Shares of Southwestern Energy (NYSE:SWN) sank last month, dropping nearly 10%, primarily due to a similar decline in the price of natural gas.
Natural gas cooled off to start the year after weather prognosticators predicted that warmer temperatures were on the horizon. In fact, the price of gas fell nearly 10% in one day in early January -- one of its worst trading days in almost three years -- after forecasters expected that an arctic blast would be shorter than anticipated.
That warm-up seemed to send a chill down the spine of an analyst at Bank of America Merrill Lynch, who downgraded the stock from neutral to underperform while slashing the bank's price target from $16 to $9. The analyst also cited the company's valuation, which already reflected its recent restructuring efforts. That one-two punch sent investors rushing out of Southwestern's stock.
That said, not all analysts agreed. UBS, for example, upgraded Southwestern Energy's stock from sell to neutral, saying that the concerns that prompted its sell call were no longer a problem; instead, the company's improving balance sheet would allow it to return to growth mode. Barclays, likewise, thought the sell-off was overdone, and upgraded the stock from underweight to equal weight. The bank also upgraded natural-gas-producing peer Cabot Oil & Gas (NYSE:COG) citing improving natural-gas market fundamentals. Furthermore, the bank liked the fact that both companies were growing production, with Southwestern expected to boost output 11% this year, while Cabot Oil & Gas increased its 2018 growth forecast by 10%.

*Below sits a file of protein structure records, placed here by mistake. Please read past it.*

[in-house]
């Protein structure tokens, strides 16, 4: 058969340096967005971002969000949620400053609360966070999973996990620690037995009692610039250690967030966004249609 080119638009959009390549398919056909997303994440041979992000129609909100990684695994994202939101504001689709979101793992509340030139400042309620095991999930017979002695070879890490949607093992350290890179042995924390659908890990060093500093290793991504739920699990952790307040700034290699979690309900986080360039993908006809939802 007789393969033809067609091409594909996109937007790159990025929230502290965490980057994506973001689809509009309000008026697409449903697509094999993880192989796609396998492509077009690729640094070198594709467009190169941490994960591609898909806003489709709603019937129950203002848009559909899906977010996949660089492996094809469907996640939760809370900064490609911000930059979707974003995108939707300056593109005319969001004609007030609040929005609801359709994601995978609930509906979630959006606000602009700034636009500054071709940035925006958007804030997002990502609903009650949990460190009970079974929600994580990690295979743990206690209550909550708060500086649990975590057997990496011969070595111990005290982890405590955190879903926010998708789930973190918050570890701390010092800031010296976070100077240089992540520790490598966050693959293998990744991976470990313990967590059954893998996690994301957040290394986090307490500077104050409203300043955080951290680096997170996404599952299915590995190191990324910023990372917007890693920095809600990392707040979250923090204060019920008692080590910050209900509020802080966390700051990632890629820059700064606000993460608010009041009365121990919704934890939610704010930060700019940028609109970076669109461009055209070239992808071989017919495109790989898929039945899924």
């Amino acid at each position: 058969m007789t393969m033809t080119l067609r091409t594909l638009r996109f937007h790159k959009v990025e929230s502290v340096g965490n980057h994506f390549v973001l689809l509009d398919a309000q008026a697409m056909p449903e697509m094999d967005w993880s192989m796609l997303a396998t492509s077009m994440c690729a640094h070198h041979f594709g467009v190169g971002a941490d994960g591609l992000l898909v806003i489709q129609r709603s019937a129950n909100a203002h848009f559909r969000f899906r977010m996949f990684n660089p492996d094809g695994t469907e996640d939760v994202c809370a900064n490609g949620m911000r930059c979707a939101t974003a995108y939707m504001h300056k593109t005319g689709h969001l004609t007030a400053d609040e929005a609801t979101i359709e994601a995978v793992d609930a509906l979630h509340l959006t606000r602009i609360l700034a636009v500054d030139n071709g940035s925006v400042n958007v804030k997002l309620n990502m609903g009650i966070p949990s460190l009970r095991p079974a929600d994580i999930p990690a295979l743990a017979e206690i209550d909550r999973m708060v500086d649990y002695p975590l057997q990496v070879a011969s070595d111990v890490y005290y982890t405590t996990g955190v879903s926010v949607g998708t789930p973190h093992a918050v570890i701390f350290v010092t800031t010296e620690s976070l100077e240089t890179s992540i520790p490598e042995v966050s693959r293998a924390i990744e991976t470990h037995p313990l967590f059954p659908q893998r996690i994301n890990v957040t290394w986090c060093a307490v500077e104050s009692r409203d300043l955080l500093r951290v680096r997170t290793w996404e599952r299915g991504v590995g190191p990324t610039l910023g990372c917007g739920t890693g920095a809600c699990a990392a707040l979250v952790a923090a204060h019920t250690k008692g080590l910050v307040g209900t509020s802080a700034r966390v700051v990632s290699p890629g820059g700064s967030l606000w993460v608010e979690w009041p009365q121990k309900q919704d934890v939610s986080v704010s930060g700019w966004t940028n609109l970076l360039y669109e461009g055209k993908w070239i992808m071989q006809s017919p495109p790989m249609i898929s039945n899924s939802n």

Those improving market fundamentals, however, did not keep the price of gas from tumbling at the end of the month, again on fears that warmer-than-normal temperatures were on the way. That pushed gas prices down double digits for the month, closing at a two-month low, further weighing on Southwestern's stock price.
Investors had hoped that the weather would return to normal this winter, which would drive up demand for gas and take prices up with it. However, those cooler temperatures have not materialized, which has investors concerned that producers will pump out too much gas, especially given that Southwestern Energy and Cabot Oil & Gas are ramping up output. Those rising supplies, when met with lackluster demand, could cause producers to generate less cash than hoped -- which could prove problematic for Southwestern, because its balance sheet still isn't in top form.